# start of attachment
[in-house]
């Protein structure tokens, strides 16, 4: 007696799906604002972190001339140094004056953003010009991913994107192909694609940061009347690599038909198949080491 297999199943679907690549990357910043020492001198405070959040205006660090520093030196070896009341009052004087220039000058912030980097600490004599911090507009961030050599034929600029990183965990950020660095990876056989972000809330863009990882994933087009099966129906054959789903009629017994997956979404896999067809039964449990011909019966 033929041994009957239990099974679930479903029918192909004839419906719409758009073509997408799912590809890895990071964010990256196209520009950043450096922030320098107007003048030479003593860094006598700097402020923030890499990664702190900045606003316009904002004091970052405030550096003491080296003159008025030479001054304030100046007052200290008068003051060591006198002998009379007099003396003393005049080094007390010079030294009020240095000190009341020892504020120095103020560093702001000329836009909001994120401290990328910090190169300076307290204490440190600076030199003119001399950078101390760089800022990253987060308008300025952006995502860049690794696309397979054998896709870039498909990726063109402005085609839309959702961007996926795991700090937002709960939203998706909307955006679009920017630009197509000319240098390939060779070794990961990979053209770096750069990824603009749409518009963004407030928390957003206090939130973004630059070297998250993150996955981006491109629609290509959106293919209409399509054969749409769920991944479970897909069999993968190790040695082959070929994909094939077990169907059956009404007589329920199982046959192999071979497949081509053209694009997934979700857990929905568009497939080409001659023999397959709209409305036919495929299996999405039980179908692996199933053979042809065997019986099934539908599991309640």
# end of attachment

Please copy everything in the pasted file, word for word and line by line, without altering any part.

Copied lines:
[in-house]
């Protein structure tokens, strides 16, 4: 007696799906604002972190001339140094004056953003010009991913994107192909694609940061009347690599038909198949080491 297999199943679907690549990357910043020492001198405070959040205006660090520093030196070896009341009052004087220039000058912030980097600490004599911090507009961030050599034929600029990183965990950020660095990876056989972000809330863009990882994933087009099966129906054959789903009629017994997956979404896999067809039964449990011909019966 033929041994009957239990099974679930479903029918192909004839419906719409758009073509997408799912590809890895990071964010990256196209520009950043450096922030320098107007003048030479003593860094006598700097402020923030890499990664702190900045606003316009904002004091970052405030550096003491080296003159008025030479001054304030100046007052200290008068003051060591006198002998009379007099003396003393005049080094007390010079030294009020240095000190009341020892504020120095103020560093702001000329836009909001994120401290990328910090190169300076307290204490440190600076030199003119001399950078101390760089800022990253987060308008300025952006995502860049690794696309397979054998896709870039498909990726063109402005085609839309959702961007996926795991700090937002709960939203998706909307955006679009920017630009197509000319240098390939060779070794990961990979053209770096750069990824603009749409518009963004407030928390957003206090939130973004630059070297998250993150996955981006491109629609290509959106293919209409399509054969749409769920991944479970897909069999993968190790040695082959070929994909094939077990169907059956009404007589329920199982046959192999071979497949081509053209694009997934979700857990929905568009497939080409001659023999397959709209409305036919495929299996999405039980179908692996199933053979042809065997019986099934539908599991309640």